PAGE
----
INDUSTRIAL DISEASE CLAIMS ADVICE UK
Legal Claim UK is a national network of specialist personal injury solicitors. Our lawyers are all members the Law Society panel of personal injury experts¹ and will deal with industrial disease claims using the no win no fee scheme. Compensation is paid in full and win or lose there is no charge. We can assist our clients in respect of all types of industrial disease claims, and these include:-
• asbestos related conditions
• vibration white finger (VWF)
• industrial deafness
• skin conditions
• occupational lung disease
• miners illnesses
• repetitive strain injury (RSI)
• work induced stress
• noxious substance poisoning
The health and safety of employees working for British firms is protected by laws passed by both the UK Parliament and also by the European Union which clearly outline the standards which employers should attain to ensure safety within the workplace. In general terms in order to claim compensation it is usually necessary to prove ‘negligence’ which means it must be shown that the employer did not act with reasonable care however in occupation damages cases an employer will often be held to be ‘strictly liable’ without the necessity to prove negligence. All employers must be insured and must display an Employer's Liability Insurance Certificate. It is extremely difficult for an employer to escape being liable if an employee is injured during the course of his employment. Our personal injury experts deal with a wide range of occupational claims arising both in industrial situations and in an office environment. Employers must act within the law and so far as is reasonably possible provide a risk free work environment with the following basic essentials:
• capable and safety conscious employees
• appropriate equipment and training
• a safe place to work
The Limitation Act 1980 determines the time limits for taking legal action in the UK. In general terms, subject to a number of exceptions it is usually necessary to either settle a claim or issue proceedings within three years of the injury however in the case an industrial disease claim there may be a long period between exposure to the dangerous practice or noxious substance and the effects being noticed by the sufferer. In these cases the three year time period does not, in general, start running until the illness was either discovered or should with reasonable diligence have been discovered. As would be expected these time limits and the definitions of them frequently give rise to litigation in the courts particularly by insurers attempting to evade liability by showing that the time limit for taking action has expired. It is therefore of paramount importance that legal advice is sought as soon as there is any suspicion of an occupational illness. A delay of just one day is, in many circumstances, enough to preclude a claim with the opportunity of recovering damages being lost forever.
Damages that can be recovered in these cases usually follow the general rules for compensation and are divided into two categories being ‘special damages’ which represents compensation for items that can be calculated accurately and ‘general damages’ which represents compensation for items that cannot be calculated with precision and must be assessed.
• General Damages:
o pain and suffering
o loss of lifestyle
o loss of future job opportunities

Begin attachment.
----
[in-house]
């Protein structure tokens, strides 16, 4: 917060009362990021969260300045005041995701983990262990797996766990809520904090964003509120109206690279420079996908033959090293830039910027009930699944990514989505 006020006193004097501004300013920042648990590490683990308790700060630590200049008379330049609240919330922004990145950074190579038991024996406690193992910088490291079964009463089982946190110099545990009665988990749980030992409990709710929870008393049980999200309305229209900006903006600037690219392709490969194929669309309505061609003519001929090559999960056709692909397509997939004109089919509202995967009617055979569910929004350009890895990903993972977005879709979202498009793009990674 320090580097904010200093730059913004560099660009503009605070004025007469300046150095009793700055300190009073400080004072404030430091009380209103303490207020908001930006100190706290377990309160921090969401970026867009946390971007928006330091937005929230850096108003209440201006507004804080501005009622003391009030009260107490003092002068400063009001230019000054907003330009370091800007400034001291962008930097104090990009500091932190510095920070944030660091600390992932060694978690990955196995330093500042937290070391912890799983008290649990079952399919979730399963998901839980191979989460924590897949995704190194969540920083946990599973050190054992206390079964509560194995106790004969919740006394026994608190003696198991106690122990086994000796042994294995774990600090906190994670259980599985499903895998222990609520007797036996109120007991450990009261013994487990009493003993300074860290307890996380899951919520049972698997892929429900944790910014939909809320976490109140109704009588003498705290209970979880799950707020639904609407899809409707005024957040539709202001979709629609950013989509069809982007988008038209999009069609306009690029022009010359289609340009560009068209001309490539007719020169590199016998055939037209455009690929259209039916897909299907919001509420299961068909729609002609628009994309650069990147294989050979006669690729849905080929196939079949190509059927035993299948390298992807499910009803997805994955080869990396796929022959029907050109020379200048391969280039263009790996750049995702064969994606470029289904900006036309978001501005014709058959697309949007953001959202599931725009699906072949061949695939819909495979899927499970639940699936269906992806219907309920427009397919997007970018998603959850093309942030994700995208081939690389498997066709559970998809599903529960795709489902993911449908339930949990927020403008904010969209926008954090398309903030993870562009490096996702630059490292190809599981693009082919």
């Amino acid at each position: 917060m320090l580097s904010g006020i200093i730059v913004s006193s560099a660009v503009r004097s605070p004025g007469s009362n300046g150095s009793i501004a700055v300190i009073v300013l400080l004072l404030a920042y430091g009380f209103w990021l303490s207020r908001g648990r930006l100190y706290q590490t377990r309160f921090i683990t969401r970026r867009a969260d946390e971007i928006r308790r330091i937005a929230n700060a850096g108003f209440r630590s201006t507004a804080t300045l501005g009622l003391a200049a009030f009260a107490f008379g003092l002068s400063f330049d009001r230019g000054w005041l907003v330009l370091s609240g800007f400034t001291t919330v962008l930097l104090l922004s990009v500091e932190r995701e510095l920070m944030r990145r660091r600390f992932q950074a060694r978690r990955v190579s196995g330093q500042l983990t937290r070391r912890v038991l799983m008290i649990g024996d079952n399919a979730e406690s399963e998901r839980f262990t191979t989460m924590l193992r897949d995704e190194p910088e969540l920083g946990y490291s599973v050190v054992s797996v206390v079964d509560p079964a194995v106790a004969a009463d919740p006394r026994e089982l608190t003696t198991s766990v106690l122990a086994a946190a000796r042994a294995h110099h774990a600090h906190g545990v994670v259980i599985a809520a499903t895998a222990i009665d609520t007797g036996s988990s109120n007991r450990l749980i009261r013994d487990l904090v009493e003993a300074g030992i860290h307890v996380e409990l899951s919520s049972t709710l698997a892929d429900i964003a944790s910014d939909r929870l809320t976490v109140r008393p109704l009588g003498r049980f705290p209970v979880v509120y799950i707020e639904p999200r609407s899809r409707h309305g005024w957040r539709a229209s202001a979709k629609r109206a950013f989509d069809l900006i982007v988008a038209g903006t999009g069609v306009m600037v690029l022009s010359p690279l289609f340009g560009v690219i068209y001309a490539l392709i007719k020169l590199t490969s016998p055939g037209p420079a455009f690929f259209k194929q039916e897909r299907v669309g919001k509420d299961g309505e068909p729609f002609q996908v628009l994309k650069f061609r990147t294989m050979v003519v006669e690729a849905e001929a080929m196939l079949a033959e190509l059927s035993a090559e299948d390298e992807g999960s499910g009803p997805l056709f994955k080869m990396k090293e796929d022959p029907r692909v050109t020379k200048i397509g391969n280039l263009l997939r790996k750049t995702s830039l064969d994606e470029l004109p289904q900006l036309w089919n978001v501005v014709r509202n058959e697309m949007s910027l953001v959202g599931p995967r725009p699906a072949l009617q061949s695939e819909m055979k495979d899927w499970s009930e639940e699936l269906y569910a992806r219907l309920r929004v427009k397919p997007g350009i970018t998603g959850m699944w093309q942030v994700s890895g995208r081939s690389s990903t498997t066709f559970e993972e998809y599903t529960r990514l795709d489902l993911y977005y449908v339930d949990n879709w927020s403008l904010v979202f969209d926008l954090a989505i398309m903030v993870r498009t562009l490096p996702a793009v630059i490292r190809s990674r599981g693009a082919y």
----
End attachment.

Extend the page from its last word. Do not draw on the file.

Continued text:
• Special Damages:
o loss of past wages
o loss of future wages
o medical treatment and equipment
o loss of pension
o cost of free assistance
o dependents claim
o general expenses
o legal expenses
The Health and Safety at Work Act 1974 is the main legislation used to protect employees from harm and requires employers is to carry out a risk assessment and to record any significant findings and thereafter to take appropriate action to implement the health and safety measures identified as necessary by the risk assessment. In addition there is a host of minor legislation that applies in particular circumstances most prominent of which includes ;
• Personal Protective Equipment (PPE) Regulations 1992:
Protective clothing and equipment.
• Management of Health and Safety at Work Regulations 1999:
Risk assessments and implementation of protective measures.
• Health and Safety (Display Screen Equipment) Regulations 1992:
• Provision and Use of Work Equipment Regulations (PUWER) 1998:
Equipment and machinery safety.
• Manual Handling Operations Regulations 1992:
Physical movement of workplace objects.
• Health and Safety (First Aid) Regulations 1981:
First aid regulations.
• The Health and Safety Information for Employees Regulations 1989:
Posters must be displayed in the workplace about health and safety.
• Noise at Work Regulations 1989:
Protection from industrial deafness.
• Control of Substances Hazardous to Health Regulations 1999 (COSHH);
Noxious substances regulations.
• Workplace (Health, Safety and Welfare) Regulations 1992:
Maintenance and condition of the workplace environment.
• Chemicals (Hazard Information and Packaging for Supply) Regulations (CHIP 2) 1994;
Classification of dangerous chemicals.
• Construction (Design and Management) Regulations 1994:
Regulates systems of work on construction sites.
• Gas Safety (Installation and Use) Regulations 1998:
Installation and maintenance rules.
If you have discovered your illness within the last three years and would like free advice on industrial disease claims you should contact us. You will receive a complete professional service from lawyers who specialise in claiming compensation for occupational personal injury.
About the Author: Ankit is a well know author who writes for www.legal-claim.co.uk